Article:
Open Access Research article

Equity in the delivery of community healthcare to older people: findings from 10/66 Dementia Research Group cross-sectional surveys in Latin America, China, India and Nigeria

Emiliano Albanese1, Zhaorui Liu2, Daisy Acosta3, Mariella Guerra4, Yueqin Huang2, KS Jacob5, Ivonne Z Jimenez-Velazquez6, Juan J Llibre Rodriguez7, Aquiles Salas8, Ana L Sosa9, Richard Uwakwe10, Joseph D Williams11, Guilherme Borges12, AT Jotheeswaran13, Milagros G Klibanski14, Paul McCrone1, Cleusa P Ferri1 and Martin J Prince1*

Author Affiliations

1 King's College London, Institute of Psychiatry, Health Services and Population Research Department, London, UK

2 Peking University, Institute of Mental Health. Beijing, China

3 Universidad Nacional Pedro Henriquez Ureña (UNPHU), Internal Medicine Department, Geriatric Section, Santo Domingo, Dominican Republic

4 Psychogeriatric Unit, National Institute of Mental Health "Honorio Delgado Hideyo Noguchi", Lima, Perú

5 Christian Medical College, Vellore, India

6 Internal Medicine Dept., Geriatrics Program, School of Medicine, Medical Sciences Campus, University of Puerto Rico, San Juan, Puerto Rico

7 Facultad de Medicina Finley-Albarran, Medical University of Havana, Havana, Cuba

8 Medicine Department, Caracas University Hospital, Faculty of Medicine, Universidad Central de Venezuela, Caracas

9 The Cognition and Behavior Unit, National Institute of Neurology and Neurosurgery of Mexico, Mexico City, Mexico

10 Nnamdi Azikiwe University Teaching Hospital, Nnewi, Anambra State, Nigeria

11 Department of Community Health, Voluntary Health Services, Chennai, India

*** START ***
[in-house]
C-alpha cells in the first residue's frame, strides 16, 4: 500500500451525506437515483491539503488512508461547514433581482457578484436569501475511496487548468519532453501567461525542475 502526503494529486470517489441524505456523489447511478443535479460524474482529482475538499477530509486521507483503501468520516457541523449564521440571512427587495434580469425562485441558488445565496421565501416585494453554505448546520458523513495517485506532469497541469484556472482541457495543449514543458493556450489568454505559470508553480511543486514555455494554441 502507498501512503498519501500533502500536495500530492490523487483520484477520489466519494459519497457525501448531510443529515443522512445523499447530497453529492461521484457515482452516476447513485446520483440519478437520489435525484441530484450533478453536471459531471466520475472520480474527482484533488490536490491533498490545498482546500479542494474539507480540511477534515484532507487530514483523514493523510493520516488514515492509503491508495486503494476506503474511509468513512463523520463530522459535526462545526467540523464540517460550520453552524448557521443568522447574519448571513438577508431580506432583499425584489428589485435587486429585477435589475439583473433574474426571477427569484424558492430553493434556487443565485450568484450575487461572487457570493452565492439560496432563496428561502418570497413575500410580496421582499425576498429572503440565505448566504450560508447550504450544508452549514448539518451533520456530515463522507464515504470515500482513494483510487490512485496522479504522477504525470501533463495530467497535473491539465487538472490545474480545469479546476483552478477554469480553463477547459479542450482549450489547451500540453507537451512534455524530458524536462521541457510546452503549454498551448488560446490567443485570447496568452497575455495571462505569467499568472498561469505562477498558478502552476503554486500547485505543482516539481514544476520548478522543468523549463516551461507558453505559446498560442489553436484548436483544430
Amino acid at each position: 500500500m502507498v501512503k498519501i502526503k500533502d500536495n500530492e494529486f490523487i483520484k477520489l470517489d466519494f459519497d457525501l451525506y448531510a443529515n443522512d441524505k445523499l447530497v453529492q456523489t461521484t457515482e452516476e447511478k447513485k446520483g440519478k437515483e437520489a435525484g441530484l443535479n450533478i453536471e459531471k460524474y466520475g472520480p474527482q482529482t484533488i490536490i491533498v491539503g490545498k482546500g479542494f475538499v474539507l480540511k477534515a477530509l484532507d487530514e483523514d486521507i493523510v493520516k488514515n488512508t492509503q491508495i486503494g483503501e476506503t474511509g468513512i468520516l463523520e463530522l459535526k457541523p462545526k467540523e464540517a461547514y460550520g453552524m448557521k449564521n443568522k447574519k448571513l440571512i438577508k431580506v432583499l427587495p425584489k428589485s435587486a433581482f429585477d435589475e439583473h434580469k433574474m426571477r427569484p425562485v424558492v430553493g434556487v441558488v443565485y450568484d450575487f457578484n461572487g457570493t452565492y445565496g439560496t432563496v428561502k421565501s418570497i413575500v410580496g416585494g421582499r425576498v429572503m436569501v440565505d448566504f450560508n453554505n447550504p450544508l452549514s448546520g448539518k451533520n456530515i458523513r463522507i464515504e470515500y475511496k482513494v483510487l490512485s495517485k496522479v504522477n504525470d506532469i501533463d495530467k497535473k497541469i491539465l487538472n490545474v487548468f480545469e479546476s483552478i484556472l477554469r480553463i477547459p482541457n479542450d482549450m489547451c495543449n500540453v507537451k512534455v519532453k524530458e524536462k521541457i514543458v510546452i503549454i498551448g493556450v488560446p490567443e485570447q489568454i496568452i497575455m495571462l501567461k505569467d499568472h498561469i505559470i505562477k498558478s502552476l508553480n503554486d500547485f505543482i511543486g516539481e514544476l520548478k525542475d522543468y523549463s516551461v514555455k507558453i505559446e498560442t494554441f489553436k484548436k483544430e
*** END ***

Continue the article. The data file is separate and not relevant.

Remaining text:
12 Instituto Nacional de Psiquiatria, Mexico City, Mexico, and the Universidad Autonoma Metropolitana, Mexico City, Mexico

13 Public Health Foundation of India, Delhi, India and King's College London, Institute of Psychiatry, Health Services and Population Research Department, London, UK

14 Policlinico 14 de Junio. Luyano. Municipio 10 de Octubre, Havana, Cuba

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BMC Health Services Research 2011, 11:153  doi:10.1186/1472-6963-11-153

Published: 28 June 2011

Abstract

Background

To describe patterns of recent health service utilisation, and consequent out-of-pocket expenses among older people in countries with low and middle incomes, and to assess the equity with which services are accessed and delivered.

Methods

17,944 people aged 65 years and over were assessed in one-phase population-based cross-sectional surveys in geographically-defined catchment areas in nine countries - urban and rural sites in China, India, Mexico and Peru, urban sites in Cuba, Dominican Republic, Puerto Rico and Venezuela, and a rural site in Nigeria. The main outcome was use of community health care services in the past 3 months. Independent associations were estimated with indicators of need (dementia, depression, physical impairments), predisposing factors (age, sex, and education), and enabling factors (household assets, pension receipt and health insurance) using Poisson regression to generate prevalence ratios and fixed effects meta-analysis to combine them.

Results

The proportion using healthcare services varied from 6% to 82% among sites. Number of physical impairments (pooled prevalence ratio 1.37, 95% CI 1.26-1.49) and ICD-10 depressive episode (pooled PR 1.21, 95% CI 1.07-1.38) were associated with service use, but dementia was inversely associated (pooled PR 0.93, 95% CI 0.90-0.97). Other correlates were female sex, higher education, more household assets, receiving a pension, and health insurance. Standardisation for age, sex, physical impairments, depression and dementia did not explain variation in service use. There was a strong borderline significant ecological correlation between the proportion of consultations requiring out-of-pocket costs and the prevalence of health service use (r = -0.50, p = 0.09).

Conclusions

While there was little evidence of ageism, inequity was apparent in the independent enabling effects of education and health insurance cover, the latter particularly in sites where out-of-pocket expenses were common, and private health insurance an important component of healthcare financing. Variation in service use among sites was most plausibly accounted for by stark differences in the extent of out-of-pocket expenses, and the ability of older people and their families to afford them. Health systems that finance medical services through out-of-pocket payments risk excluding the poorest older people, those without a secure regular income, and the uninsured.